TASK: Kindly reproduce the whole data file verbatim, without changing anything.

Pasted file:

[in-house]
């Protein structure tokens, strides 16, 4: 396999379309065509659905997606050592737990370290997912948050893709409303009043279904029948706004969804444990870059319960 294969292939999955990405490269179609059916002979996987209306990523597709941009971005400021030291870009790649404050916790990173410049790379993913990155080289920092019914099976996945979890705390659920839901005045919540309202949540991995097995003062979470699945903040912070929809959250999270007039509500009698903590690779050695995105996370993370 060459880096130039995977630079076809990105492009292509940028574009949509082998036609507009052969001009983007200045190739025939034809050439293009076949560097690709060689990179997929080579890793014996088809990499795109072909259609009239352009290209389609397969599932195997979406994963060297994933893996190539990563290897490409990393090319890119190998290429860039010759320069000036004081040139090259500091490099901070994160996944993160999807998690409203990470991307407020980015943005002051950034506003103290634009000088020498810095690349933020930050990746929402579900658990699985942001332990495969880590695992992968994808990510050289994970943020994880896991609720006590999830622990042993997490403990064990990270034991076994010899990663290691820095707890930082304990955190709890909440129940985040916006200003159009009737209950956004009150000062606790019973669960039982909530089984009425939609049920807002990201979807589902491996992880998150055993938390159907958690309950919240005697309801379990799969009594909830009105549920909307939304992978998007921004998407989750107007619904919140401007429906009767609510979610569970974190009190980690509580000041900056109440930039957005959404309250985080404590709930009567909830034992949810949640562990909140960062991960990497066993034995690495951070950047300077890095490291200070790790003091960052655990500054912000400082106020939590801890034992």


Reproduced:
[in-house]
């Protein structure tokens, strides 16, 4: 396999379309065509659905997606050592737990370290997912948050893709409303009043279904029948706004969804444990870059319960 294969292939999955990405490269179609059916002979996987209306990523597709941009971005400021030291870009790649404050916790990173410049790379993913990155080289920092019914099976996945979890705390659920839901005045919540309202949540991995097995003062979470699945903040912070929809959250999270007039509500009698903590690779050695995105996370993370 060459880096130039995977630079076809990105492009292509940028574009949509082998036609507009052969001009983007200045190739025939034809050439293009076949560097690709060689990179997929080579890793014996088809990499795109072909259609009239352009290209389609397969599932195997979406994963060297994933893996190539990563290897490409990393090319890119190998290429860039010759320069000036004081040139090259500091490099901070994160996944993160999807998690409203990470991307407020980015943005002051950034506003103290634009000088020498810095690349933020930050990746929402579900658990699985942001332990495969880590695992992968994808990510050289994970943020994880896991609720006590999830622990042993997490403990064990990270034991076994010899990663290691820095707890930082304990955190709890909440129940985040916006200003159009009737209950956004009150000062606790019973669960039982909530089984009425939609049920807002990201979807589902491996992880998150055993938390159907958690309950919240005697309801379990799969009594909830009105549920909307939304992978998007921004998407989750107007619904919140401007429906009767609510979610569970974190009190980690509580000041900056109440930039957005959404309250985080404590709930009567909830034992949810949640562990909140960062991960990497066993034995690495951070950047300077890095490291200070790790003091960052655990500054912000400082106020939590801890034992």